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Editorial |

Assessing the Treatment of Nonmelanoma Skin Cancers

Kenneth Y. Tsai, MD, PhD
Arch Dermatol. 2011;147(5):605-606. doi:10.1001/archdermatol.2011.91.
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Nonmelanoma skin cancers (NMSCs), principally basal cell carcinoma (BCC) and squamous cell carcinoma (SCC), are the most common human cancers. Accordingly, they are treated in a number of different ways. Unfortunately, there is a lack of high-quality randomized clinical trials comparing different techniques of treatment for NMSC. Recent Cochrane database reviews have focused on interventions for BCC,1 interventions for nonmetastatic cutaneous SCC,2 and a comparison between standard excision and Mohs micrographic surgery (MMS) for eyelid BCC.3 In all of these reviews, a few conclusions become clear. First, there are no high-quality randomized controlled studies comparing frequently used interventions for BCC and SCC. Most studies are case series or case-control studies, and many do not have very extensive follow-up. Second, interventions are hard to compare because they are typically used in very different clinical scenarios. It may be difficult to justify MMS for low-risk tumors and sites or standard excision for high-risk ones. Finally, in an age where cost control is a serious concern, it is difficult to compare the cost-effectiveness of these interventions given the lack of long-term follow-up, complication rates, patient satisfaction, and treatment-associated morbidity.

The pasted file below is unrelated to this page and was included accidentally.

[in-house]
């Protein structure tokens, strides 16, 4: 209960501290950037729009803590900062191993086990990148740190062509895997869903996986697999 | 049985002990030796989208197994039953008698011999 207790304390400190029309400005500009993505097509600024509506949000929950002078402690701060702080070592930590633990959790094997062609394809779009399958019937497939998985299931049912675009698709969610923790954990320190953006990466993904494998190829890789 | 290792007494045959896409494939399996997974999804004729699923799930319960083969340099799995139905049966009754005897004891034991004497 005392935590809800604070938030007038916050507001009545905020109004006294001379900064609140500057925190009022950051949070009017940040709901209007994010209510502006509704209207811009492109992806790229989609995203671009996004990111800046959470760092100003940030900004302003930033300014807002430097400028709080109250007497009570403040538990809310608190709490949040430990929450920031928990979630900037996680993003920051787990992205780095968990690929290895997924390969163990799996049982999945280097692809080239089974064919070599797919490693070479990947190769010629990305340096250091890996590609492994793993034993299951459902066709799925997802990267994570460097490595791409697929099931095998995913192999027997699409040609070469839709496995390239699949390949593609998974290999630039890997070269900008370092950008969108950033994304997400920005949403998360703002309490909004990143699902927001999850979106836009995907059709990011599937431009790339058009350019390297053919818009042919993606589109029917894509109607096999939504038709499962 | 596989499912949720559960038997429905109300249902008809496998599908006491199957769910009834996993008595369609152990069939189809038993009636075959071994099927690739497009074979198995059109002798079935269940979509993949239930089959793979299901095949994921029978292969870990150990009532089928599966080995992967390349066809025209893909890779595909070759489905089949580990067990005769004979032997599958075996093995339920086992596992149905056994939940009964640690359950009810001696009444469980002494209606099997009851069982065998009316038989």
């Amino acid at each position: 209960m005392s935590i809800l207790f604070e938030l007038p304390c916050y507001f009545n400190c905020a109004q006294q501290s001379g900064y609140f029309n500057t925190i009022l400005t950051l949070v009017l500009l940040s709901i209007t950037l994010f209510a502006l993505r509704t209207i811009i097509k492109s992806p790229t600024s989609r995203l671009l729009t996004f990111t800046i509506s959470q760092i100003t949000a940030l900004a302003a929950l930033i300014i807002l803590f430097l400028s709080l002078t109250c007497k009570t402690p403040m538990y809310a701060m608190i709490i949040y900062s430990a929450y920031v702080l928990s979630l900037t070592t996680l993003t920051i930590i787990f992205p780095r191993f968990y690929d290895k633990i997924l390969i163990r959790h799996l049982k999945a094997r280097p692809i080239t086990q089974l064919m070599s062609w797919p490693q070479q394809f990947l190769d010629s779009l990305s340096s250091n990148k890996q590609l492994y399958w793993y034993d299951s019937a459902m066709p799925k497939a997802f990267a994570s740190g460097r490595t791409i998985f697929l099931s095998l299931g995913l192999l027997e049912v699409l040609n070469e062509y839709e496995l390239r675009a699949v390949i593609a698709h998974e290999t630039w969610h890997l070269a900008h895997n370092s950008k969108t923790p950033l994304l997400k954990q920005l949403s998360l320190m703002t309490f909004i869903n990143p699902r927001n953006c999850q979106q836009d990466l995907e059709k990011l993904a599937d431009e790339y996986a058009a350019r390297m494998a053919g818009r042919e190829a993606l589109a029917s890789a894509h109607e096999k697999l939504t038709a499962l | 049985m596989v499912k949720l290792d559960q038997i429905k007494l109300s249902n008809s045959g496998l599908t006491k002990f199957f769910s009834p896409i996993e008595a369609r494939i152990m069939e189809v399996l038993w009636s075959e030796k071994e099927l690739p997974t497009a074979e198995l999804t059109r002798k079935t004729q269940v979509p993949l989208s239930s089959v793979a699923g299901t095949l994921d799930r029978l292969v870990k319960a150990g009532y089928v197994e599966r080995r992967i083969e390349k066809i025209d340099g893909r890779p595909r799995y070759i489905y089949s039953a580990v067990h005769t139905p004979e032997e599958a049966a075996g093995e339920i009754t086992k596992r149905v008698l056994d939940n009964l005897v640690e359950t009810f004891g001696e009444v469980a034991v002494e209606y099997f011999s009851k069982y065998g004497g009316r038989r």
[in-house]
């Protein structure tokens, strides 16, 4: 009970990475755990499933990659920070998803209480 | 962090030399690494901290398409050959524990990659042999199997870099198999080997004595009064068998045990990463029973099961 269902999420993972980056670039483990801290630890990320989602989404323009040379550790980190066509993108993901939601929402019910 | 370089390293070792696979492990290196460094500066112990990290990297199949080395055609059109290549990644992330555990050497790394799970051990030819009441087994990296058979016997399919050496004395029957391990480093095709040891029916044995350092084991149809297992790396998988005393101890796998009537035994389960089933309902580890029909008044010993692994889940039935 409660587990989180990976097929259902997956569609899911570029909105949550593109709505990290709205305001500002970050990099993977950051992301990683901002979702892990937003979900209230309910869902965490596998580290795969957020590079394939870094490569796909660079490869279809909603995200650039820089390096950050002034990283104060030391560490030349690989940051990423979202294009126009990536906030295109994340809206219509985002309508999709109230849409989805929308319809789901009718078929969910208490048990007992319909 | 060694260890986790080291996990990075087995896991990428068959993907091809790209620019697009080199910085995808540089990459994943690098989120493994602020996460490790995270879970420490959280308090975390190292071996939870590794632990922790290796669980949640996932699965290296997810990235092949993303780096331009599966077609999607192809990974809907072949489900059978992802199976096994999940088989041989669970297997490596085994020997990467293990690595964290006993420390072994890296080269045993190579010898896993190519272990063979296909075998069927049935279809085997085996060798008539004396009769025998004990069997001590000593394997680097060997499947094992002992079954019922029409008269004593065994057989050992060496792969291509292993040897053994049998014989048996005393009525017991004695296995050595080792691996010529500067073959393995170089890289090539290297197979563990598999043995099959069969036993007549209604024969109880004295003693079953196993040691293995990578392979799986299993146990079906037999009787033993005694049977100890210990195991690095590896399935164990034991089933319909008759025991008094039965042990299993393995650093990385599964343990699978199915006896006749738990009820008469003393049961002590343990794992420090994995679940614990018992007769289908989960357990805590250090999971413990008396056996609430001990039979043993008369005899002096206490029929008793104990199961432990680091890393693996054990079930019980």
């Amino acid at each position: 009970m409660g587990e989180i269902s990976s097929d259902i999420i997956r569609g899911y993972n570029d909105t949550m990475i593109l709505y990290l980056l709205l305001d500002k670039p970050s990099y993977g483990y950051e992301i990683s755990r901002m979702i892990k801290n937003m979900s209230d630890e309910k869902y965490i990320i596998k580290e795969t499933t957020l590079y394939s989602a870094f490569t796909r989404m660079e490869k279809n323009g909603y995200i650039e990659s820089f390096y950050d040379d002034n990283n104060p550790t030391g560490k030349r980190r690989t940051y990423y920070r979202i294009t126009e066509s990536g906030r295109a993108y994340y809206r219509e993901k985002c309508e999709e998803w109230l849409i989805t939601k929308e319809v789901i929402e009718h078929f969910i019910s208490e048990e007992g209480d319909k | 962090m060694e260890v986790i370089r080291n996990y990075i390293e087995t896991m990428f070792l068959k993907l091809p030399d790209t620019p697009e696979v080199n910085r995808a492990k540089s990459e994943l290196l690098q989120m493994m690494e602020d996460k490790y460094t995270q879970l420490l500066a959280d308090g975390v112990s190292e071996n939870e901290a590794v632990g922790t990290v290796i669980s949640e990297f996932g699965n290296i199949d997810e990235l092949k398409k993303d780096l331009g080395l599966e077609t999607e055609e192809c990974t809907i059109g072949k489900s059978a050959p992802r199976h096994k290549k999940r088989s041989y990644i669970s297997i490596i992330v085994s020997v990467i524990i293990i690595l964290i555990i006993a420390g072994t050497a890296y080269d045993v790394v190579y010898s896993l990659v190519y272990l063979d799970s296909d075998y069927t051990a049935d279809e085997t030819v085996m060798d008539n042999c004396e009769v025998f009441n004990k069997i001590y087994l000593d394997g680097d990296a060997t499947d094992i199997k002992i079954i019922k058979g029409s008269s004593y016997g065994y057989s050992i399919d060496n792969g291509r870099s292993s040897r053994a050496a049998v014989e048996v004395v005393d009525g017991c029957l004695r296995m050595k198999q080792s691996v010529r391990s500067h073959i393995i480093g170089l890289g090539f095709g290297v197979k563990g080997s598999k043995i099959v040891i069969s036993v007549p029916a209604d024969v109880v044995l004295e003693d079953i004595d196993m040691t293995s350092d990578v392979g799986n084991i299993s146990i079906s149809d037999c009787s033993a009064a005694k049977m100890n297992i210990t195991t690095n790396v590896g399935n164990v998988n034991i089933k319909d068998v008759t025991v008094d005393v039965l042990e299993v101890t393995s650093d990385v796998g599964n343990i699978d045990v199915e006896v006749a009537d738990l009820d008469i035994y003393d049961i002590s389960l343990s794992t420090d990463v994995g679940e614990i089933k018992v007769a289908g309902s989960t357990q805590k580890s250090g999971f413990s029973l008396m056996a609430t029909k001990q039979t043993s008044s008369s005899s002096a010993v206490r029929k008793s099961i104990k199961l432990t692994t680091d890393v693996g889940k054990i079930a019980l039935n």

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skin cancer

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